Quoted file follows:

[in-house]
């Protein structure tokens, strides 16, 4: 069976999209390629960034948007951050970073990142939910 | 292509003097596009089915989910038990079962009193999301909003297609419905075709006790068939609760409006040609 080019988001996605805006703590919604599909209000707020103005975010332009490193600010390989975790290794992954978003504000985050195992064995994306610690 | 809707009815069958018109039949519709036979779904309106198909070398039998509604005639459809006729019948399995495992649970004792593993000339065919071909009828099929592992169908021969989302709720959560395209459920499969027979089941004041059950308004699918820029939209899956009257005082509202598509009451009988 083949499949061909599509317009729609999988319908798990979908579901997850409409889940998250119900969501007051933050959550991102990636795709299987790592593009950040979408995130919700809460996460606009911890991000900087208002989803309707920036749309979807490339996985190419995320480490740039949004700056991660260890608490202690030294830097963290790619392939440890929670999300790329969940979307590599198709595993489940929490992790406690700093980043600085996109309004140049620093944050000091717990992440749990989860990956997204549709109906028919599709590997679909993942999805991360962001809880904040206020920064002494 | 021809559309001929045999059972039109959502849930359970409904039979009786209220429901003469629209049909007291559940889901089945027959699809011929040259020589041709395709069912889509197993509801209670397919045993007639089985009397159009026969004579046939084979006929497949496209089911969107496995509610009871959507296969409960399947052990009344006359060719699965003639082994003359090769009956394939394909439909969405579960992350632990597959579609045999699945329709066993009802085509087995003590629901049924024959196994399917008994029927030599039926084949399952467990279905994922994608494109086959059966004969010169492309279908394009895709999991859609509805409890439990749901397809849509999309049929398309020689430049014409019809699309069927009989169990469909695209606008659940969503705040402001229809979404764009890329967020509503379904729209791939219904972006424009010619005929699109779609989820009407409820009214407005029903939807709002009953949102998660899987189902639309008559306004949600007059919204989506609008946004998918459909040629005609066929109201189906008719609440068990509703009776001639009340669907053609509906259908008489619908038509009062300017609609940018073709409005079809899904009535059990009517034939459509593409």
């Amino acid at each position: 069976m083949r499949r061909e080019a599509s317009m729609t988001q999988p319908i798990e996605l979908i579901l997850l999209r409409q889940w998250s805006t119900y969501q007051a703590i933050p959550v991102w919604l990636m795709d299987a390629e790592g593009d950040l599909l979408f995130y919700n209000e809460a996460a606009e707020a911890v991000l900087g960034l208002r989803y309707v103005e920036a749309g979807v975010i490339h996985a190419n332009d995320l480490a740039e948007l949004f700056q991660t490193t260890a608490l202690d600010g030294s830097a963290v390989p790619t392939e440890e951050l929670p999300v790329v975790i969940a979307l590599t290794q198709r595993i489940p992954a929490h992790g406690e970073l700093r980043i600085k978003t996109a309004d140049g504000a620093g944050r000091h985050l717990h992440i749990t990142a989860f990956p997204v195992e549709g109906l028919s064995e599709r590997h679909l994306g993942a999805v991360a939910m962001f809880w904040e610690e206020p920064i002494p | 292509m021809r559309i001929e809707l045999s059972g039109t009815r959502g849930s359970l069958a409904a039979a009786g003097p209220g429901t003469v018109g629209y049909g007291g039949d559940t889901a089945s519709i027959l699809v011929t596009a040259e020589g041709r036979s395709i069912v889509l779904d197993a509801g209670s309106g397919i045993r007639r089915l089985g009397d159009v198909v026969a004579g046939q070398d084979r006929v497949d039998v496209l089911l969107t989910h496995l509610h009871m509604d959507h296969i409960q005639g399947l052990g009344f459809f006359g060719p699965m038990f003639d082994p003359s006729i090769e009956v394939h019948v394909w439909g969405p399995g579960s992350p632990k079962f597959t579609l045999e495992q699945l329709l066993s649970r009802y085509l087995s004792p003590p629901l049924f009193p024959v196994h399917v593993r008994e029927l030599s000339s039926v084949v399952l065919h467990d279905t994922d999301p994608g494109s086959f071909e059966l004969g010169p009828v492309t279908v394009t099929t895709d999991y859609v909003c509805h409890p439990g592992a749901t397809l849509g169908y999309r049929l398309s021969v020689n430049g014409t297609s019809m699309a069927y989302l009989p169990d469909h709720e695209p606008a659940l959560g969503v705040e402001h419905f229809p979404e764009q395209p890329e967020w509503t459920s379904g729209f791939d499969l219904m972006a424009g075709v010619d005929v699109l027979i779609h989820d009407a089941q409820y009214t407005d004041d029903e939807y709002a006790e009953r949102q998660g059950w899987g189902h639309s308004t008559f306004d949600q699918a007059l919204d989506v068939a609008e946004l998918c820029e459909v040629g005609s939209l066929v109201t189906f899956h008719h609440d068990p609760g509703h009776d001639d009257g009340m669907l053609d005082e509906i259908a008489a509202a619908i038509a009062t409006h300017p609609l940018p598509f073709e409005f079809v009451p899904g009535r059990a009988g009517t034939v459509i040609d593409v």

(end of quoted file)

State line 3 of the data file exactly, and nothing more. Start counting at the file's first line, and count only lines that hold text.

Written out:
């Amino acid at each position: 069976m083949r499949r061909e080019a599509s317009m729609t988001q999988p319908i798990e996605l979908i579901l997850l999209r409409q889940w998250s805006t119900y969501q007051a703590i933050p959550v991102w919604l990636m795709d299987a390629e790592g593009d950040l599909l979408f995130y919700n209000e809460a996460a606009e707020a911890v991000l900087g960034l208002r989803y309707v103005e920036a749309g979807v975010i490339h996985a190419n332009d995320l480490a740039e948007l949004f700056q991660t490193t260890a608490l202690d600010g030294s830097a963290v390989p790619t392939e440890e951050l929670p999300v790329v975790i969940a979307l590599t290794q198709r595993i489940p992954a929490h992790g406690e970073l700093r980043i600085k978003t996109a309004d140049g504000a620093g944050r000091h985050l717990h992440i749990t990142a989860f990956p997204v195992e549709g109906l028919s064995e599709r590997h679909l994306g993942a999805v991360a939910m962001f809880w904040e610690e206020p920064i002494p | 292509m021809r559309i001929e809707l045999s059972g039109t009815r959502g849930s359970l069958a409904a039979a009786g003097p209220g429901t003469v018109g629209y049909g007291g039949d559940t889901a089945s519709i027959l699809v011929t596009a040259e020589g041709r036979s395709i069912v889509l779904d197993a509801g209670s309106g397919i045993r007639r089915l089985g009397d159009v198909v026969a004579g046939q070398d084979r006929v497949d039998v496209l089911l969107t989910h496995l509610h009871m509604d959507h296969i409960q005639g399947l052990g009344f459809f006359g060719p699965m038990f003639d082994p003359s006729i090769e009956v394939h019948v394909w439909g969405p399995g579960s992350p632990k079962f597959t579609l045999e495992q699945l329709l066993s649970r009802y085509l087995s004792p003590p629901l049924f009193p024959v196994h399917v593993r008994e029927l030599s000339s039926v084949v399952l065919h467990d279905t994922d999301p994608g494109s086959f071909e059966l004969g010169p009828v492309t279908v394009t099929t895709d999991y859609v909003c509805h409890p439990g592992a749901t397809l849509g169908y999309r049929l398309s021969v020689n430049g014409t297609s019809m699309a069927y989302l009989p169990d469909h709720e695209p606008a659940l959560g969503v705040e402001h419905f229809p979404e764009q395209p890329e967020w509503t459920s379904g729209f791939d499969l219904m972006a424009g075709v010619d005929v699109l027979i779609h989820d009407a089941q409820y009214t407005d004041d029903e939807y709002a006790e009953r949102q998660g059950w899987g189902h639309s308004t008559f306004d949600q699918a007059l919204d989506v068939a609008e946004l998918c820029e459909v040629g005609s939209l066929v109201t189906f899956h008719h609440d068990p609760g509703h009776d001639d009257g009340m669907l053609d005082e509906i259908a008489a509202a619908i038509a009062t409006h300017p609609l940018p598509f073709e409005f079809v009451p899904g009535r059990a009988g009517t034939v459509i040609d593409v």